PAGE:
Garden Variety: Plants Safe for Our Pups
Boutique NYC nursery The Sill gives us the dirt on dog-friendly plants.
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Plant parents are often as devoted as pet parents. After all, our photosynthesizing friends are rumored to boost mood and creativity — as do dogs! But before you scatter azalea seeds for inspiration, not all dogs and plants get along. (Azaleas, as it happens, are one of many plants toxic to pets.) Wondering if your dog is barking up the wrong tree? Below, The Sill’s resident plant guru Erin Marino gives us the dirt on plants that are safe for pets.
Consider the Parlor Palm a mini palm tree for your space. Its tropical vibes make it a popular houseplant, but unlike palm trees at the beach, this one is happiest in bright, indirect sunlight. Fun fact: this plant has been cultivated since the Victorian era — it was (and still is) prized for its resilience to indoor conditions and easy-going nature. A palm without pretense, if you will.
Xerographica (a.k.a. Air Plant)
If you are potting soil adverse, look no further than an air plant, which does not require a planter to grow. This particular air plant, the Xerographica, is characterized by its silvery grey curling leaves that form a rosette shape. It’s like a living sculpture for your space. To water, soak it weekly in a bowl of water for about 15-30 minutes, then shake off any excess water.
The Maranta is nicknamed the ‘prayer plant’ because of its unique leaf movements — it raises and lowers its leaves from day to night as part of the plant’s circadian rhythm. It is also popular for its dramatic foliage, which almost looks painted on. Intense, direct sun can burn its beautiful leaves. Pro tip: Marantas can be super sensitive to hard tap water — if yours isn’t happy, try using filtered water.
The Calathea Rattlesnake is a visual drama queen. It has long, wavy green leaves with a pattern of deep green brushstrokes on top, resembling reptile skin, and a deep purple underside. Like the Maranta, it too raises and lowers its leaves from day to night, a phenomenon called nyctinasty. Check out a time lapse of its movements here.
Another popular, pet-friendly Calathea, the Makoyana is affectionately called the peacock plant because of its printed leaves. It can grow up to two- to three-feet tall indoors if given proper care. The Calathea Makoyana thrives in medium to bright indirect light.
The trendy Pilea peperomioides, also called the pancake or UFO plant, is known for its adorable coin-shaped leaves. A self-propagator, the Pilea peperomioides produces sweet little babies or ‘pups’ on its own, which pop up from the potting mix surrounding the mother plant. This babe loves the sunshine.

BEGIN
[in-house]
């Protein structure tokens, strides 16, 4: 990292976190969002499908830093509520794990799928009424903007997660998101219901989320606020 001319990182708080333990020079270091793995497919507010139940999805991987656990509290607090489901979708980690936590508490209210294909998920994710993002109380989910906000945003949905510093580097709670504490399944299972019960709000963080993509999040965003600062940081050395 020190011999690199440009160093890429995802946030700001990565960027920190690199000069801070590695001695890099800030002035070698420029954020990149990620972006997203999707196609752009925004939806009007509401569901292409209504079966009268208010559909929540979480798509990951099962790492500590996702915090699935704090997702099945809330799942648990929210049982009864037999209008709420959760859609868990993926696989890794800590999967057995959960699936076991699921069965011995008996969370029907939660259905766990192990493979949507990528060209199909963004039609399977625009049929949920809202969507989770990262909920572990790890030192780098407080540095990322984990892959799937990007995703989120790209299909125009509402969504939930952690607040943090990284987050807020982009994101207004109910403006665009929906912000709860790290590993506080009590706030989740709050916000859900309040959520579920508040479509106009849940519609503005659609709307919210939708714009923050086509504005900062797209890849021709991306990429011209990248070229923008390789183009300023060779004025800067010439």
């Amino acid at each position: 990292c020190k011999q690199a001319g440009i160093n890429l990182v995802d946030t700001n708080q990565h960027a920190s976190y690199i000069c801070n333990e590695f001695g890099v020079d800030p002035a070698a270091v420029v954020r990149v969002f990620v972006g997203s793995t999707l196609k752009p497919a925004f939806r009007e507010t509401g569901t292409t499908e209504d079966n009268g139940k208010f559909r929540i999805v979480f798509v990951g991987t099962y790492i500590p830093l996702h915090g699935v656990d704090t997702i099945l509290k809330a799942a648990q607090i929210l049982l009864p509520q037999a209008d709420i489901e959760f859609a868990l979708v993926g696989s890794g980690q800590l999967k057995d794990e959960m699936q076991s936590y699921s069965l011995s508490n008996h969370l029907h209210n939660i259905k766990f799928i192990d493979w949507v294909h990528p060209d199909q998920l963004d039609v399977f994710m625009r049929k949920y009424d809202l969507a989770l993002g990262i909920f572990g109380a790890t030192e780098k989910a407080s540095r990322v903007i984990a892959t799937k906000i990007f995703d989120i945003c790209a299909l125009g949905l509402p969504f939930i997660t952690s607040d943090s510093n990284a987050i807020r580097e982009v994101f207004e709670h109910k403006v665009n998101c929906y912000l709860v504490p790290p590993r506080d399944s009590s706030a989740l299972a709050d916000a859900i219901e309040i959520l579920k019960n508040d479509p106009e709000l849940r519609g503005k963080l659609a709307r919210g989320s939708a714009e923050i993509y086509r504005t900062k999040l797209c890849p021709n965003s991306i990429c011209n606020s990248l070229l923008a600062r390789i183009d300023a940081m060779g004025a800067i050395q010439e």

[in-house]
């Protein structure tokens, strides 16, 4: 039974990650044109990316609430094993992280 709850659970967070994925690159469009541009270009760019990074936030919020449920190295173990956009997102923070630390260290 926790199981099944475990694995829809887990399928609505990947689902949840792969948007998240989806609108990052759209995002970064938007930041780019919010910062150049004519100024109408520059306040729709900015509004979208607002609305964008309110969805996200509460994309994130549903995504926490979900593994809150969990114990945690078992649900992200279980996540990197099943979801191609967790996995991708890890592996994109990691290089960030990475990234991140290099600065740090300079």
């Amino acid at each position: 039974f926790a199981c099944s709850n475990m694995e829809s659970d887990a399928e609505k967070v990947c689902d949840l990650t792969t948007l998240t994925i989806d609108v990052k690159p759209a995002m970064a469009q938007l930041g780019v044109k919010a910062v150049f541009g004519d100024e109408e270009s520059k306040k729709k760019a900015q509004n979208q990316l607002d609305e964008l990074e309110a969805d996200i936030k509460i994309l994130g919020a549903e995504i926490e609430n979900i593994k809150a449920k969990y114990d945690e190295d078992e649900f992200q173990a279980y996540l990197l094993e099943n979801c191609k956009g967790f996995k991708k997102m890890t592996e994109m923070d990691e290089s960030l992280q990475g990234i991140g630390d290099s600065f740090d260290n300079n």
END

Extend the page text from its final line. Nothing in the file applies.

The Peperomia obtusifolia, also known as the Baby Rubber Plant, is an easy-going houseplant characterized by its thick, succulent-like green leaves. A popular variety of Peperomia, it does not need much to thrive and, under ideal conditions, it will flower indoors, producing narrow white spikes.
Bird’s Nest Fern
If you’re looking for the perfect tropical houseplant, look no further than the popular Bird’s Nest Fern. Known for its tropical fronds that grow out of a central rosette, this plant will add a vibrant pop of green to any space all year long. It is one of the easiest ferns to care for indoors and can benefit from a little extra humidity — if you have a humidifier, place it nearby.
Marimo “Moss” Ball
The Marimo “Moss” Ball, as it is known, is not actually moss at all. It is a fuzzy aquatic ball of filamentous green algae. Native to the cold, alkaline lakes of the northern hemisphere, this unique houseplant doesn’t need much light (or much of anything else) to survive. Keep it in a clear container with filtered water. Fun fact: these pet-friendly algae balls can be added to aquariums or fish tanks.
Affectionately called the beginner orchid, the popular, pet-safe Phalaenopsis orchid is one of the easiest varieties of orchids to grow indoors as a houseplant. It typically blooms about once a year, for up to three months. After a blooming cycle, the flowers will wilt — the orchid’s way to store up energy to rebloom again next season.
Samantha Gurrie and Erin Marino
Samantha Gurrie is The Wildest’s editorial director. She was previously the senior editor at NYLON magazine, co-publisher of Four&Sons, and director at Puerto Rican dog rescue The Sato Project. She lives in L.A. with her husband and rescue Pit Bull mix, Midnight.
Erin Marino is the editor at The Sill. When not tending to her plants, Erin enjoys trying new vegetarian restaurants and watching House Hunters on HGTV. A Columbia University alumni, she resides in New York City with her cat.